The Boston Red Sox were recently dealt a substantial blow, as left-hander Chris Sale was placed on the 60-day injured list with a fractured rib. While Sale missed the bulk of the 2021 MLB season due to an elbow injury, his return to the hill on a full-time basis was pivotal for Boston’s 2022 championship aspirations.
Sale’s absence doesn’t remove Boston from American League contention. That said, manager Alex Cora needs someone to pick up the slack in his starting rotation. Nick Pivetta is candidate one to do as such.
Here’s why the Red Sox need Pivetta to step up in the wake of Sale’s prolonged absence.
Nick Pivetta has some upside for the Boston Red Sox
Pivetta has had his moments. The issue has been consistency and him not building on any brief success. All in all, the right-hander is a compelling starter who merely hasn’t broken out.
Pivetta typically relies on a consistent, three-pitch arsenal: four seamer, slider and curveball. In doing so, he has been able to log strikeouts at a high rate and provide adequate length. Pivetta held his own in three postseason appearances for the Red Sox in 2021, posting a combined 2.63 ERA and pitching efficiently on a short leash.
Prior to being traded to the Red Sox in 2020, Pivetta began his MLB career with the Philadelphia Phillies. While he displayed some of the same positives with the Phillies, Pivetta was unable to gain traction. At the same time, that has been the case for nearly every starting pitcher in the Phillies’ organization.
It’s a franchise that has continually struggled to develop talent from within. Heck, Aaron Nola went from an elite pitcher to a middle-of-the-pack performer.
- Nick Pivetta stats (2021): 4.53 ERA, 1.30 WHIP and 175 strikeouts across 155.0 innings (31 appearances, 30 starts)
The Red Sox have a track record of developing players across the board (most of their starting lineup and bullpen is made up of homegrown players). Of course, player development is a two-way street, as the team has to help make a player fundamentally sound while the player has to be dedicated to that process.
Pivetta’s 2021 campaign was his first full season as a permanent starting pitcher since 2018. There’s reason to be bullish about him building on last season in the form of finishing off hitters and keeping runners off the basepaths.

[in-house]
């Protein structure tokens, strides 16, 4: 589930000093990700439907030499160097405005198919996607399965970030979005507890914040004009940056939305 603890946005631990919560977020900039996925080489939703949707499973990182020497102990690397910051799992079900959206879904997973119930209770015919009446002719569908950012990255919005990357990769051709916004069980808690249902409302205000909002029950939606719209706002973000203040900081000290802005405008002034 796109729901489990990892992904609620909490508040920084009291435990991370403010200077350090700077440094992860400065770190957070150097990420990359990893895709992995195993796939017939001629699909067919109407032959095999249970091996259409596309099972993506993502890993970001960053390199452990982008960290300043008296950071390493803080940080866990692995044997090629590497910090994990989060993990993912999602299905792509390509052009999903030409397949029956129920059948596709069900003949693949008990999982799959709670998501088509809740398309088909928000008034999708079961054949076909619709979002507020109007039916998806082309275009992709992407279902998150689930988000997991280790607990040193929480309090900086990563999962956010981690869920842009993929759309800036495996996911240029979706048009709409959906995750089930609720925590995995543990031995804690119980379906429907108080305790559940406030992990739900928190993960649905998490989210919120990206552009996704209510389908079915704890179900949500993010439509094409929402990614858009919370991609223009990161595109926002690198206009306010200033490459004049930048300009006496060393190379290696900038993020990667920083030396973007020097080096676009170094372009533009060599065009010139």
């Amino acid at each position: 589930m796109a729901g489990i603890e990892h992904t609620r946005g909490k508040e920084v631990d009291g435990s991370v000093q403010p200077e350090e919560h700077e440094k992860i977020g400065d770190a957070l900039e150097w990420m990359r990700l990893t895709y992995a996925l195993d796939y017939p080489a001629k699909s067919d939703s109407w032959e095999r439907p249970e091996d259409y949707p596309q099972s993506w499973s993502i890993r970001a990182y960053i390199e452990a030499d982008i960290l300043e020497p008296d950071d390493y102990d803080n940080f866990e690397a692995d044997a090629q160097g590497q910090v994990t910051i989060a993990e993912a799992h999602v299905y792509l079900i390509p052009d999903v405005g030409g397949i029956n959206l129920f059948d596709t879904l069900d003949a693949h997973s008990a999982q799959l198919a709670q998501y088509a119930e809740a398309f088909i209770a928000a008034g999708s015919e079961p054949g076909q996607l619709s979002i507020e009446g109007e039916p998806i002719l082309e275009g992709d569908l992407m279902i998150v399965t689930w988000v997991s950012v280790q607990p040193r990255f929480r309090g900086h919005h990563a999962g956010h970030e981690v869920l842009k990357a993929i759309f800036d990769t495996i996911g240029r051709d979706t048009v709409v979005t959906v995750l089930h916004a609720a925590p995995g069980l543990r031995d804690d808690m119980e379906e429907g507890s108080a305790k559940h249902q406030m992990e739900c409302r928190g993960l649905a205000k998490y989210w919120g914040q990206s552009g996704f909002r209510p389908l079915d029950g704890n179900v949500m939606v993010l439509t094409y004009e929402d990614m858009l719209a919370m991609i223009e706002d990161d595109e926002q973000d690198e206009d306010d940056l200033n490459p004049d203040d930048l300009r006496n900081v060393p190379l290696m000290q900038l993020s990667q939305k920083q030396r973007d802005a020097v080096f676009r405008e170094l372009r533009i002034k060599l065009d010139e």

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Boston Red Sox’ starting rotation needs more flavor
Nick Pivetta has the potential to progress. At the same time, the Red Sox need him to actually do so.
At first glance, Boston has a plausible rotation. Pivetta has tangible upside. Nathan Eovaldi is a proven commodity and big-game pitcher. Tanner Houck had a superb 2021 campaign. Veteran starting pitchers like Rich Hill, Michael Wacha and James Paxton are capable of being sturdy forces.
When putting the magnifying glass closer to the subject at hand, though, this is a precarious rotation. Eovaldi is more of an efficient starter than a true one or two pitcher. Houck could very well become a top-of-the-rotation starter, but he still has to experience that growth. Hill, Wacha and Paxton all have documented injury histories and/or have been inconsistent.
- Boston Red Sox’ starting pitching stats (2021): 3.87 FIP (sixth), 9.44 K/9 (sixth), 2.89 BB/9 (11th) and 4.49 ERA (17th)
There’s a lot of uncertainty with this group. While the likes of Garrett Whitlock, Jake Diekman, Matt Barnes, Hirokazu Sawamura and others figure to headline a reliable bullpen, they can’t be asked to get 12-15 outs per game. They need the starting five to provide length, which will be difficult to achieve if they perform to their career tendencies.
If and when Sale returns to the hill, he adds to the rotation uncertainty. Last season, Sale made just nine starts and will inevitably have a prolonged ramp up to pitching deep into games. There has to be an outlier with this unit.
Nick Pivetta is the X factor for the Boston Red Sox
No team is perfect, but the Red Sox have their hands full with the AL East. There are four legitimate playoff and/or pennant threats in their division, including themselves.
The Tampa Bay Rays have a well-oiled machine for a roster with budding youth in every part of their roster. While they still haven’t won a playoff series with their deep-rooted core, the Toronto Blue Jays have a stacked offense, which is accompanied by a high-level rotation. All the while, the New York Yankees find a way to be in the mix despite being ravaged by injuries on a yearly basis.
All this competition comes without even mentioning the threat the Chicago White Sox pose, as well as the increased competition in the AL West. Boston has no margin for error. Their weakness is starting pitching, an issue underscored by Sale’s setback.
Perspective can be everything. Had the Red Sox lost to the Yankees in the AL Wild Card Game last season, their rotation may have been more of an offseason priority. In reality, the Red Sox got past the Rays in the ensuing round because their offense got the best of Tampa Bay pitching; it wasn’t because of their own starting pitching.
Pivetta is the X factor for Boston. They need him to answer the bell in a profound way, and anything else they get from their rotation is an added bonus.